Monthly Archives: September 2015

Pat Nevin

An interesting interview with Pat Nevin from Xmas 1983.
Football was still a working class game then, both with the crowds and the players. Pat was one of a new breed of players coming through; thoughtful, aware and known to be a bit left-wing.
He also made an appearance in a 1986 Ted Chippington video.
Ranting had a fair presence on the football terraces and it was an arena for much of the music, fashion and politics (and aggro) of the time.


Action Pact – People

from Sounds, June 11, 1983

Time for Action: Tales from the Pact recited to John Opposition

George of Action Pact leans against the outside wall of a North London pub, transfixed by the merciless lens of the hideous Mottram. Spotting yours truly on the other side of the road, she delivers a high decibel: “WHERE YOU GOING!”

Yes, it’s true; she talks and shouts just like she sings, and you couldn’t mistake that voice anywhere…

And that’s where Steve Keaton’s review of Action Pact’s debut album, ‘Mercury Theater’ gets it all wrong. He says he can’t get through it without George’s vocals driving him completely up the wall; the fact is that the lady has the most original and and appealing vocal style I’ve heard in a long time.

And it is precisely George’s voice, delivering Dr. Phibes’ intelligent and challenging lyrics, which set Action Pact apart and make them such an excellent band. At a time when a hundred identikit punk bands assault our ears with ‘songs’ which are virtually indistinguishable from one another, an Action Pact record can ONLY be Action Pact.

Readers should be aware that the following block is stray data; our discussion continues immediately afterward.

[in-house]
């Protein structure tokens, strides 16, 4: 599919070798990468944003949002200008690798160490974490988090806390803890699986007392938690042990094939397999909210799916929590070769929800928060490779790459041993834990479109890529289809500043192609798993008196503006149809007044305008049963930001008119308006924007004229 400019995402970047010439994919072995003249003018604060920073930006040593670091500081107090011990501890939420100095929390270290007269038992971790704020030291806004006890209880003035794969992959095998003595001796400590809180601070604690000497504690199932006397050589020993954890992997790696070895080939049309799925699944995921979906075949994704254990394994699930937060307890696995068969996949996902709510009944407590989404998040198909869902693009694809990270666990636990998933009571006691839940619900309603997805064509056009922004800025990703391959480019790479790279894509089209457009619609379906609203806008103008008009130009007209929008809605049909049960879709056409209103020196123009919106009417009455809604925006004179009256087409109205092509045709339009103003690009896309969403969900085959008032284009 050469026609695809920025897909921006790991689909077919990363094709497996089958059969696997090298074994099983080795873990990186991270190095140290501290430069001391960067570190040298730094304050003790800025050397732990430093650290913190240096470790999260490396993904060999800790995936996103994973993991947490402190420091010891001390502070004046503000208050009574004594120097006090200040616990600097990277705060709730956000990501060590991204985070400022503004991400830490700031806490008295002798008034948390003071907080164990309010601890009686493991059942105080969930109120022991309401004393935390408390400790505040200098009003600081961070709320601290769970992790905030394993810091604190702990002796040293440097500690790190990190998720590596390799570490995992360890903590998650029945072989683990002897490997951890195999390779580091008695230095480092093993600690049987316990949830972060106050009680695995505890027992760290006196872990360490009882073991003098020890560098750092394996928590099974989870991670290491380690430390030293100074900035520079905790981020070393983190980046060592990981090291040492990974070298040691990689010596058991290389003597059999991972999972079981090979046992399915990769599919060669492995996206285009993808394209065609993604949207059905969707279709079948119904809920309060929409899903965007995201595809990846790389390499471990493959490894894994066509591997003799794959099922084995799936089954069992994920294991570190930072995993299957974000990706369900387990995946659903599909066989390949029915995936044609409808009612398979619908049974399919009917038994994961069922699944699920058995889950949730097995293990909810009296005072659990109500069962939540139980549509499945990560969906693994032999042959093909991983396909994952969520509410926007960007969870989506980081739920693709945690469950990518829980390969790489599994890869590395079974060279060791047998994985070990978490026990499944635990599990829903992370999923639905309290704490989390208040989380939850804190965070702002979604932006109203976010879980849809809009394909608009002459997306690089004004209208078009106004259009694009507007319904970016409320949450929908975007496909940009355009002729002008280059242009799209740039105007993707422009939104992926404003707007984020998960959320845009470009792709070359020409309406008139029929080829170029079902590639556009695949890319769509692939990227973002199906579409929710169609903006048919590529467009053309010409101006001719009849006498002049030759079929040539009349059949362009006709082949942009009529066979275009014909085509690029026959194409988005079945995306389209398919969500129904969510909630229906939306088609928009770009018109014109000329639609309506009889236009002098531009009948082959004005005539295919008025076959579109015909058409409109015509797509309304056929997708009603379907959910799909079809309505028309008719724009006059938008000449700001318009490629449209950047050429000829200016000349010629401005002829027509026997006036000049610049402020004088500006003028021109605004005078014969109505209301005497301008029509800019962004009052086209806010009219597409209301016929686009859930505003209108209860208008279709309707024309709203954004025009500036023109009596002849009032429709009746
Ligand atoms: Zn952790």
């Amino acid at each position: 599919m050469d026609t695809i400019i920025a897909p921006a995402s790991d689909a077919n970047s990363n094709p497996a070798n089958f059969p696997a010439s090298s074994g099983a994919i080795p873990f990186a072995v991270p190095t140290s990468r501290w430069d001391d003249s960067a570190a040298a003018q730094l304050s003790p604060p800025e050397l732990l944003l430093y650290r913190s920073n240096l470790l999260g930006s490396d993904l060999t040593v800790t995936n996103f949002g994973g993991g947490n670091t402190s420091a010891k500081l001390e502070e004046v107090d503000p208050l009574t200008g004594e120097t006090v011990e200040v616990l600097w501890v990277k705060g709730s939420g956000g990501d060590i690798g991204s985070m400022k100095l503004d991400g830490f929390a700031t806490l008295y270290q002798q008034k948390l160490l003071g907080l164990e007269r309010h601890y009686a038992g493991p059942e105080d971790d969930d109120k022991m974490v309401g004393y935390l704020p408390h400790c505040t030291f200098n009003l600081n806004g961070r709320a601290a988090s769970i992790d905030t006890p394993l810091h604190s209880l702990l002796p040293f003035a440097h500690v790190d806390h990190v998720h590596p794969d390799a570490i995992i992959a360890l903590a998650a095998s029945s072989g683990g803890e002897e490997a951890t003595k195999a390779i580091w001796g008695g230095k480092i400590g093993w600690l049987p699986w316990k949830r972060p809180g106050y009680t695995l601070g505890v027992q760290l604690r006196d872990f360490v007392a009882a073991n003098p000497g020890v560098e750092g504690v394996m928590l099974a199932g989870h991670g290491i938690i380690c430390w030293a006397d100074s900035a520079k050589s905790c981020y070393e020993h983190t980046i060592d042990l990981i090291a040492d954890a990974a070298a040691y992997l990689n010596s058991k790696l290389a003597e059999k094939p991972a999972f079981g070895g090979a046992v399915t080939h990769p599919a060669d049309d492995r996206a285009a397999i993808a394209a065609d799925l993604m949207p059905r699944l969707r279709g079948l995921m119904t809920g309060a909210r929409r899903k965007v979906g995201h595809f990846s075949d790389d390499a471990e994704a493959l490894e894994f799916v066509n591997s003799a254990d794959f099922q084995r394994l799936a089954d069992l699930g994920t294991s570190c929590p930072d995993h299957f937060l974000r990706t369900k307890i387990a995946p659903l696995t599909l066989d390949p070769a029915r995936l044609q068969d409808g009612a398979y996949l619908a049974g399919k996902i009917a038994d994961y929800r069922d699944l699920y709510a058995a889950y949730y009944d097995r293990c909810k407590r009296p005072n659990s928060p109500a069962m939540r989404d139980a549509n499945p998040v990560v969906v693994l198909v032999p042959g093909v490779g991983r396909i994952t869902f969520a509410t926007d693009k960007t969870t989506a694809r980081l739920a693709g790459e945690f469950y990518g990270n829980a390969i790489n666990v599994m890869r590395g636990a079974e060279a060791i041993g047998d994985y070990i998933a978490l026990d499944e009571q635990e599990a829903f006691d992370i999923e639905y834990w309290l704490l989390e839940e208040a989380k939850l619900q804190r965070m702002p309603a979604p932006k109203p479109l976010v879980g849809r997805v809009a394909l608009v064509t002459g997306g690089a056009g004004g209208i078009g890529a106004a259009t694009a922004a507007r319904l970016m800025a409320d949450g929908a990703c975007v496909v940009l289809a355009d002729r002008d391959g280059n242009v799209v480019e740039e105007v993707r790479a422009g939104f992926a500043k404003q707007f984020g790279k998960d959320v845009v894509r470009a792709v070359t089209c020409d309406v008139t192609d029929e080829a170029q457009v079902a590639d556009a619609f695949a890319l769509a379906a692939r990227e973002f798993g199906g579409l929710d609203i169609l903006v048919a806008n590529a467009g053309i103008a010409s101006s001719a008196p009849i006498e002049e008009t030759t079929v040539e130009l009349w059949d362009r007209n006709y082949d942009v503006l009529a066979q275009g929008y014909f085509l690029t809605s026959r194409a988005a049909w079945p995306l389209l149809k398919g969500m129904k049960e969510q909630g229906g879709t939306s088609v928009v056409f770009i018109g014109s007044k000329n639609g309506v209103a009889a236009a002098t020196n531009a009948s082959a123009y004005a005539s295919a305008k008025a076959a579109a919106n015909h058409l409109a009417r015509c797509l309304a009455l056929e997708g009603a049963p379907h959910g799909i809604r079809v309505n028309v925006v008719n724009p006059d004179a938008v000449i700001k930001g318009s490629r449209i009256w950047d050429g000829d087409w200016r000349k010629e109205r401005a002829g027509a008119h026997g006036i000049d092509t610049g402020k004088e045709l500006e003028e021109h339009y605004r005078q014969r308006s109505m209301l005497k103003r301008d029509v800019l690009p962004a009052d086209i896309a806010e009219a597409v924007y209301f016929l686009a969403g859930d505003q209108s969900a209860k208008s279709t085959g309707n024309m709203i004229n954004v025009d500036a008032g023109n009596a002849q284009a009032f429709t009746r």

Like ’em or loathe ’em, they’re utterly unmistakable – and that’s always a good thing.

Shining out like a beacon among Peel’s German experimentalists, bringing welcome power to Jensen’s worthy efforts, releasing two positive and inspiring singles, and now an album which ranks among the best of the years; a fine track record for any band, but despite the sessions – the band specifically asked me to thank Peel and Jensen for their support – and healthy record sales, they’ve had their share of problems.

The original drummer, 16 year old Joe Fungus (silly names are a specialty with this lot!) left some time ago, and they had considerable problems finding a replacement, which meant several months off the road.

The original bass player, Dr. Phibes, who has written most of the lyrics, decided to call it a day after recording the album, although he’ll still be writing for the band.

So now they’ve two new members, in addition to George and guitarist Wild Planet: ‘Philthy’ Phil Langham, who used to be in the Dark (but has now seen the light) on bass, and the superbly-named Grimly Fiendish on drums. With a settled line-up and a new album, they’re all set to make up for lost time.

“The thing that really pisses us off”, they tell me over a few pints, “is that image and dress sense seems to be far more important to a lot of punk fans than the music itself.”

“If you don’t look right, if the way you dress doesn’t correspond with the type of music you play, a lot of people tend to ignore you – or, even worse, attack you. We don’t have any ‘image’ at all; we dress how we want, and George isn’t one of these girl singers who gets her tits out on stage. If she wore fishnet stockings, and we were all dripping leather, then we’d probably get a lot more people at our gigs.”